Process plants consist of hundreds, or even thousands, of control loops all networked together
to produce a product to be offered for sale. Each of these control loops is designed to control a
critical process variable such as pressure, flow,level, temperature, etc., within a required operating range to ensure the quality of the end-product.
These loops receive, and internally create,disturbances that detrimentally affect the process
variable. Interaction from other loops in the network provides disturbances that influence the
process variable. To reduce the effect of these load disturbances, sensors and transmitters collect information regarding the process variable and its relationship to a desired set point. A controller then processes this information and decides what must occur in order to get the process variable back to where it should be after a load disturbance occurs.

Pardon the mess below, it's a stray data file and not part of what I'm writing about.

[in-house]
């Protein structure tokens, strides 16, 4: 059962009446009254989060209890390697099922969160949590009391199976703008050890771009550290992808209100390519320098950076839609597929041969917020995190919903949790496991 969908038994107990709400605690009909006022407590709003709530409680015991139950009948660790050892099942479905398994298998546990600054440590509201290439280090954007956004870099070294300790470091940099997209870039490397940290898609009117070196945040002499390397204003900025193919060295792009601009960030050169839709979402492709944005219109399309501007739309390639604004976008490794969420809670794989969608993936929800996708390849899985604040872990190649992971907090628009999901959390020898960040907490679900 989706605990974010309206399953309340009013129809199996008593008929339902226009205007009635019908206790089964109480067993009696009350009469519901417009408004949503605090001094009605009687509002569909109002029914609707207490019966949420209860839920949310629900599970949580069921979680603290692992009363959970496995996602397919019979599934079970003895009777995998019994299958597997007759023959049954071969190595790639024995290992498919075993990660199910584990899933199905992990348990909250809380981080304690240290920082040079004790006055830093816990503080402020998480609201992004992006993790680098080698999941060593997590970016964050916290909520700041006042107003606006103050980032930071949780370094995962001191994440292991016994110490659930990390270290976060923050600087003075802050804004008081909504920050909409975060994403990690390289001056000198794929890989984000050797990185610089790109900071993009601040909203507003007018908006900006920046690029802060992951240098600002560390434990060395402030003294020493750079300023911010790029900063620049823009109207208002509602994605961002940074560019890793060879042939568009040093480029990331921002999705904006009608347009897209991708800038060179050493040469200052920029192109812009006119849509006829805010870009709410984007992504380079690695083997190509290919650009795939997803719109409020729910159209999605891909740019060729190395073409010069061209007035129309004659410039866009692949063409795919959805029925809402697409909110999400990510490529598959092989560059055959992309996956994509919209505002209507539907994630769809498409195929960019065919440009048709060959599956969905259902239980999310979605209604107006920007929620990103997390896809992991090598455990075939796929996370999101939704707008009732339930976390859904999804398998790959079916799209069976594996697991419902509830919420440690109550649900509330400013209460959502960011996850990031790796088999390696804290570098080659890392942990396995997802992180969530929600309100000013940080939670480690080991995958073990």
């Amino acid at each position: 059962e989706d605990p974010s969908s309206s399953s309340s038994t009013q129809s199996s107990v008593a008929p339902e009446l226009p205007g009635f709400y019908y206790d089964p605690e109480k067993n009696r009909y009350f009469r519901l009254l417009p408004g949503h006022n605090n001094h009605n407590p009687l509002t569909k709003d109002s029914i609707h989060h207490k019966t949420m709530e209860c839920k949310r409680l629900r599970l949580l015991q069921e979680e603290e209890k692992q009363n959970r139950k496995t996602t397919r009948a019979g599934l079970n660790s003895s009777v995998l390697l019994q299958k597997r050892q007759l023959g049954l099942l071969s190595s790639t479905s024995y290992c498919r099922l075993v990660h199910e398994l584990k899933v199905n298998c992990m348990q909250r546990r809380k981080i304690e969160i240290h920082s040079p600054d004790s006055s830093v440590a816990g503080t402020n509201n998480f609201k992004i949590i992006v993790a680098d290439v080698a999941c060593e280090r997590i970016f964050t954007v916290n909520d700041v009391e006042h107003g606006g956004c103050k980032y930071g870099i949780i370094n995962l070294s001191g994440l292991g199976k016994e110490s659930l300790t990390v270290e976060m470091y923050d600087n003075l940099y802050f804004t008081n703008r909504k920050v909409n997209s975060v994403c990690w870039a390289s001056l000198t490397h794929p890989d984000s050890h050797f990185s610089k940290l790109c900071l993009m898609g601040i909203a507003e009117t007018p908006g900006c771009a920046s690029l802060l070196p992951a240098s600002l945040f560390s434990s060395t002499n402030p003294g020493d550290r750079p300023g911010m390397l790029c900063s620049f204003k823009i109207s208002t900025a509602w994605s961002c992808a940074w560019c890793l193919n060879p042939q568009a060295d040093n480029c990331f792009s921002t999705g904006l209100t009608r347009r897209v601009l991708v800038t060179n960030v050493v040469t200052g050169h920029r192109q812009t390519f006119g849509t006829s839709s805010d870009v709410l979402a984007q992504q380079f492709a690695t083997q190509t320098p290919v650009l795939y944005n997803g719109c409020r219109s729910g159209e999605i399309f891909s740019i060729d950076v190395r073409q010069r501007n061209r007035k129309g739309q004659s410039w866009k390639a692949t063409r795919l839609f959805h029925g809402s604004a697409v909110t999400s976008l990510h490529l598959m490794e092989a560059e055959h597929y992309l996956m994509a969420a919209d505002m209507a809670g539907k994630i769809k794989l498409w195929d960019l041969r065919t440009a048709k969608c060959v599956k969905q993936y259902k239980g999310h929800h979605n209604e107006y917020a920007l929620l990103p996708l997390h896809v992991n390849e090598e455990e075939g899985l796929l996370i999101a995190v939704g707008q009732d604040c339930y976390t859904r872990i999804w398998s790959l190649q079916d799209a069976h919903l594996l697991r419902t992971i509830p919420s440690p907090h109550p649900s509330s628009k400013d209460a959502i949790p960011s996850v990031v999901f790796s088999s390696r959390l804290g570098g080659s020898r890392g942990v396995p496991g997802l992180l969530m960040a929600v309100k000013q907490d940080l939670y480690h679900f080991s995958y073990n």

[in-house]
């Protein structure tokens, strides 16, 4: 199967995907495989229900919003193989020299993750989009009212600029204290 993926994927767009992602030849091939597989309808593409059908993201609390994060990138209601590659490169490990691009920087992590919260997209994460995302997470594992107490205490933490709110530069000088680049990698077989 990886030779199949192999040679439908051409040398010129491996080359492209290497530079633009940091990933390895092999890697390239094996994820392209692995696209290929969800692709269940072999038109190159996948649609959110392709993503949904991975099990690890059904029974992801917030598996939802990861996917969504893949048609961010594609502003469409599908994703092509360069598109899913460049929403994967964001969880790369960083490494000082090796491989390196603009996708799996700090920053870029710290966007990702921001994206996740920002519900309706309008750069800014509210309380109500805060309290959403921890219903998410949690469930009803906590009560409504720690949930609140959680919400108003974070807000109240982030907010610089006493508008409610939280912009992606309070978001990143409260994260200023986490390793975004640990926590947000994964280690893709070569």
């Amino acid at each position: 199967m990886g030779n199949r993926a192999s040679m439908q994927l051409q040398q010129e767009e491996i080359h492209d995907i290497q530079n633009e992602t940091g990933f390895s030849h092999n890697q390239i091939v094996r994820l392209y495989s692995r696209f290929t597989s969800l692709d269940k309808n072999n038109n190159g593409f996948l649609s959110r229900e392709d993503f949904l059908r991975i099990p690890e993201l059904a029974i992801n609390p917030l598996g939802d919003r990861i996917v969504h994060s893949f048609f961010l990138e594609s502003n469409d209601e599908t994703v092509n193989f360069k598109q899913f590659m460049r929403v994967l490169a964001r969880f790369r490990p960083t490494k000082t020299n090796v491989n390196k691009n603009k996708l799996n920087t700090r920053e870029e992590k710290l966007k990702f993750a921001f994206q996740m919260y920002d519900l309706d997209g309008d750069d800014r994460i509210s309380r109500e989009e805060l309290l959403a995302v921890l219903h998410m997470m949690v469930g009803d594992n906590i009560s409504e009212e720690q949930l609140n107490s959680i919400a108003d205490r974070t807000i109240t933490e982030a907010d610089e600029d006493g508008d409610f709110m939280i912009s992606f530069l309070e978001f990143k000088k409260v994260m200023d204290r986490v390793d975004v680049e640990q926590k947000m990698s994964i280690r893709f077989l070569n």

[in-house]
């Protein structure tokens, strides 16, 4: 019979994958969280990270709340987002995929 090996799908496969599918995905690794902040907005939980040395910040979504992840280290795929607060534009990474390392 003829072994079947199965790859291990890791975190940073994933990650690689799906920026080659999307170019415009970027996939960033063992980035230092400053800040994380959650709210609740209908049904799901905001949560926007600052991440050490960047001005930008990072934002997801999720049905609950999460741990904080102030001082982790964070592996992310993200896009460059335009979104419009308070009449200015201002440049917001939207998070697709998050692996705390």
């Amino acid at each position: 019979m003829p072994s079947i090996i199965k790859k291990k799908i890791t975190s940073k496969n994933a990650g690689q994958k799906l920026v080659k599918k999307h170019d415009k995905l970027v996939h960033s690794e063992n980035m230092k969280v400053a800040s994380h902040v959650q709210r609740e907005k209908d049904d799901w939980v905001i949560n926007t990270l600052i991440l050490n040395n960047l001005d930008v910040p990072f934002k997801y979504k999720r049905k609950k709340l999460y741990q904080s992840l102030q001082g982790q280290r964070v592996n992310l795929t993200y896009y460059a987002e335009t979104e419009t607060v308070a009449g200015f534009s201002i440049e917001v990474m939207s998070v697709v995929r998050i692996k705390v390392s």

When all measuring, comparing, and calculating are complete, the strategy selected by the
controller is implemented via some type of final control element. The most common final control element in the process control industries is the control valve.
A control valve manipulates a flowing fluid such as gas, steam, water, or chemical compounds to compensate for the load disturbance and keep the regulated process variable as close as possible to the desired set point.
Many people who speak of “control valves” are actually referring to “control valve assemblies.”
The control valve assembly typically consists of the valve body, the internal trim parts, an actuator to provide the motive power to operate the valve, and a variety of additional valve accessories, which may include positioners, transducers, supply pressure regulators, manual operators, snubbers, or limit switches.
It is best to think of a control loop as an instrumentation chain. Like any other chain, the
entire chain is only as good as its weakest link. It is important to ensure that the control valve is not the weakest link.